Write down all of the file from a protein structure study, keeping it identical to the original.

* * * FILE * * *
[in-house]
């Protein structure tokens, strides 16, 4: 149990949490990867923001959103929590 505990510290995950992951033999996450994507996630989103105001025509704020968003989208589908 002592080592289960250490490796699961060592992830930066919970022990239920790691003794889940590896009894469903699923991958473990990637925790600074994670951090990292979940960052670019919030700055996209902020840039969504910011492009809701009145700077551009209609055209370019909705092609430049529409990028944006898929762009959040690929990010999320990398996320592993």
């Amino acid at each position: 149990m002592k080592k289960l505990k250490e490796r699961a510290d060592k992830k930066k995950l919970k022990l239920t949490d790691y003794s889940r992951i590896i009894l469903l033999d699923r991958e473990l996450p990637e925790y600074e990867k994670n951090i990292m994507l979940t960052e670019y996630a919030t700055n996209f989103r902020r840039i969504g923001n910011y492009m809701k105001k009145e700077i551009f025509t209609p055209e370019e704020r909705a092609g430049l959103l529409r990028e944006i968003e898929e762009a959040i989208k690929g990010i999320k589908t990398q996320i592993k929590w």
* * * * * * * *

[in-house]
């Protein structure tokens, strides 16, 4: 149990949490990867923001959103929590 505990510290995950992951033999996450994507996630989103105001025509704020968003989208589908 002592080592289960250490490796699961060592992830930066919970022990239920790691003794889940590896009894469903699923991958473990990637925790600074994670951090990292979940960052670019919030700055996209902020840039969504910011492009809701009145700077551009209609055209370019909705092609430049529409990028944006898929762009959040690929990010999320990398996320592993």
């Amino acid at each position: 149990m002592k080592k289960l505990k250490e490796r699961a510290d060592k992830k930066k995950l919970k022990l239920t949490d790691y003794s889940r992951i590896i009894l469903l033999d699923r991958e473990l996450p990637e925790y600074e990867k994670n951090i990292m994507l979940t960052e670019y996630a919030t700055n996209f989103r902020r840039i969504g923001n910011y492009m809701k105001k009145e700077i551009f025509t209609p055209e370019e704020r909705a092609g430049l959103l529409r990028e944006i968003e898929e762009a959040i989208k690929g990010i999320k589908t990398q996320i592993k929590w």